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John Ferguson Jr., pioneering 'visionary' and former CEO of NGHS, dies at 82
John Ferguson
John A. Ferguson Jr.

LeTrell Simpson still remembers when John A. Ferguson Jr. asked her to stay behind after a hospital board meeting more than 50 years ago.

Simpson, a cub reporter for The Times, wasn’t sure if this impromptu meeting in May 1970 was about a story tip or about something she had written.

It was neither: That night, Ferguson painted her a picture of what the next 25 years would be like for the Hall County Hospital, which is now the Northeast Georgia Health System.

“Without exception, everything he said to me that day has come to pass and more,” said Simpson, who started work for Ferguson the next month as the public relations director.

Ferguson, a former CEO and president of Northeast Georgia Health System, died Sunday, Jan. 23. He was 82.

Simpson worked 34 years for Ferguson, a “very bright, very intuitive” man who “had such compassion for providing care but also for relationships with the employees in the organization.”

He knew everyone from the sub-basement to the top floor and was a humble man not out to seek accolades, Simpson said.

“It was his vision that, in my opinion, has brought the health system to what it is today,” Simpson said. “Now … he would be quick to tell you that other people have certainly made major contributions, but I think he laid a tremendous foundation for building this regional health care system.”

Joining the then-named Hall County Hospital in 1964 as the first hospital engineer in the state, Ferguson became the hospital administrator four years later.

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John Ferguson Jr. sits as his desk in an archival photo. Starting with the Hall County Hospital in 1964, Ferguson would spend 40 years expanding the hospital later known as Northeast Georgia Health System. Provided by NGHS.

Only 28 years old, Ferguson was the youngest hospital administrator in Georgia.

“As CEO, John was successful, not only in helping the organization grow through new technologies and navigating safely as new payment methods evolved, but also in shaping the health system’s culture through his genuine respect for the physicians, board members, employees and volunteers who helped the organization care for their patients,” according to Ferguson’s obituary. “He was a highly sought-after and respected leader because of his vision, intellect, humor, and ability to spot and grow the talent of those around him.”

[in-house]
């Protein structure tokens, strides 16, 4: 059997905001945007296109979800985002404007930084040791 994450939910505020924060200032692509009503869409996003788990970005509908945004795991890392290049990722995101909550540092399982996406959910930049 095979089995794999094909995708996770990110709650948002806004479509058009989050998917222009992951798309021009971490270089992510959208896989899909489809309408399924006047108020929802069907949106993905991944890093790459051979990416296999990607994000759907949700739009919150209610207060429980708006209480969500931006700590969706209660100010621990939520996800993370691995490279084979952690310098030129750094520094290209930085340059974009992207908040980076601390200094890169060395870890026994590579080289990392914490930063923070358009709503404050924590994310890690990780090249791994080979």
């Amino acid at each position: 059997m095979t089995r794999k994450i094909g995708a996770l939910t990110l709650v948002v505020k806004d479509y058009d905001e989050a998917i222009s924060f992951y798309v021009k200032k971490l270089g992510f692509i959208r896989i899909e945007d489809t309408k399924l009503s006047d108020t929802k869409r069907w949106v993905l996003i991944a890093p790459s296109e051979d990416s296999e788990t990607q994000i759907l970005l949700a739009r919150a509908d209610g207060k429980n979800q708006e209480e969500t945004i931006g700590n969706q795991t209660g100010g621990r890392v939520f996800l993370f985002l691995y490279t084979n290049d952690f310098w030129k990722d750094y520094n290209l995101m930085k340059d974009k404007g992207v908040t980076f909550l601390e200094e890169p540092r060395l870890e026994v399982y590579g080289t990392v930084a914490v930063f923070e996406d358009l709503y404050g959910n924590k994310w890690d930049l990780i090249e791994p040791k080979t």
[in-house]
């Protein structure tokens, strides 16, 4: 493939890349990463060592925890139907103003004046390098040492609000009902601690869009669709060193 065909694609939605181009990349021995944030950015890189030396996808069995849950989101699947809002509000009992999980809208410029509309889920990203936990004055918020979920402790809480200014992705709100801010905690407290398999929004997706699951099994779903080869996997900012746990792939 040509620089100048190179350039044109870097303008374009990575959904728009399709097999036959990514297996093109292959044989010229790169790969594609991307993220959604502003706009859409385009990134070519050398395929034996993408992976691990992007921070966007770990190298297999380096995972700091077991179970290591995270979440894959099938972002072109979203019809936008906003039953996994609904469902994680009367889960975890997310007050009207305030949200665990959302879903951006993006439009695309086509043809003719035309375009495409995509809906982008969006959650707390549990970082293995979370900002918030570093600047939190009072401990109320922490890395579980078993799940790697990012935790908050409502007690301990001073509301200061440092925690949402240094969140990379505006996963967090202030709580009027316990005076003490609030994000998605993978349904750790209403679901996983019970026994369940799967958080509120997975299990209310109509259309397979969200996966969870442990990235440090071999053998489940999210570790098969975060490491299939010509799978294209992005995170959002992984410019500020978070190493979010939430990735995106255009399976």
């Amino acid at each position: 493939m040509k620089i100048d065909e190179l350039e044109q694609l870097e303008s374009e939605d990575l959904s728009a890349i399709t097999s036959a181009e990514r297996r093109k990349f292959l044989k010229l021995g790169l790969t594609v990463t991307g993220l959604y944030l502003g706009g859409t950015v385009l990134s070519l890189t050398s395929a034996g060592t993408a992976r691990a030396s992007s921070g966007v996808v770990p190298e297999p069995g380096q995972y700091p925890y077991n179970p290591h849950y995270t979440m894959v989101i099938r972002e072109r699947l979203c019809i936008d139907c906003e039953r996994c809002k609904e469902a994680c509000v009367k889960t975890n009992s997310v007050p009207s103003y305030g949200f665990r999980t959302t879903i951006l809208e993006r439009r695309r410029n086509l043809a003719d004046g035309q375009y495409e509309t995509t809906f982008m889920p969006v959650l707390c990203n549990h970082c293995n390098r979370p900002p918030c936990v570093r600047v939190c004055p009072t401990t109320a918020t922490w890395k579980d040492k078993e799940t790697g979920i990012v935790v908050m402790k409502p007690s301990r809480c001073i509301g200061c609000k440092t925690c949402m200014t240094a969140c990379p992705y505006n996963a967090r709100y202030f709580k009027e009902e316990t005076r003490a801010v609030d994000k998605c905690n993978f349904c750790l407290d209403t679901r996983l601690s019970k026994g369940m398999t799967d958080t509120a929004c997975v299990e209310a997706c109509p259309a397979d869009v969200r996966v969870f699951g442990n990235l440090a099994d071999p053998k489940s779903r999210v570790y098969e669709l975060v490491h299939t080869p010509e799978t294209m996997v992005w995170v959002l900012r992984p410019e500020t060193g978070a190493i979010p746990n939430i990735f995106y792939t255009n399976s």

When Ferguson joined the Hall County Hospital, there were 147 beds and 430 employees. NGHS now boasts roughly 10,000 employees and 799 licensed beds across four hospitals.

A decade into Ferguson’s job at the top, he had almost doubled the number of acute-care beds, including a 10-bed intensive care unit, 10-bed cardiac care unit and a 20-bed mental health unit, according to NGHS President and CEO Carol Burrell.

“Once, in an interview about the financial success of the organization under his leadership, he modestly quipped, ‘Well, insurance and the government started paying us, so for the first time we weren’t just trying to stay out of the red. There was a time when patients often paid in eggs or whatever they had, and the hospital bought everything at Army Surplus,’” Burrell said in a statement. “With all respect for John’s modesty, the system continued to thrive after huge cuts to those payment models. That growth was possible, in large part, due to John’s efforts to keep the institution nimble and ready for the future.”

In 1986, the hospital went through corporate reorganization in which the medical center was leased to a holding company, Northeast Georgia Health System, and led to more regional health care coverage.

Burrell joined NGHS in 1999, recruited by Ferguson from Jacksonville Florida to be the NGHS’ primary care network executive director. That network is now known as Northeast Georgia Physicians Group.

“John’s leadership was magnetic, his vision for healthcare services in this region was palpable and his enthusiasm was contagious,” Burrell said in a statement. “I grieve John’s passing as a friend and as a member of a very grateful community, and my heart goes out to his wife Lydia and their family.”

A scholarship endowment in Ferguson’s name was established in 1994 to help people interested in health care careers.

Ferguson, of Gainesville, retired from the hospital system in 2004. That year, he laid out a $400 million capital expansion plan and led the selection of the Braselton hospital’s future site, Burrell said.

Simpson and former chief of medical staff John Darden both used the word “visionary” to describe Ferguson’s efforts for health care across the region.

Darden said Ferguson was easy to get along with and “really prided himself in the level of dedication of the employees in the system.”

He is survived by his wife, Lydia Waddell Ferguson, and four children.

A celebration of life will be held at 3 p.m. Friday, Jan. 28, at Gainesville First United Methodist Church.

A reception will be held at the Chattahoochee Country Club immediately following the service.

The family has requested that people attending the service wear a mask.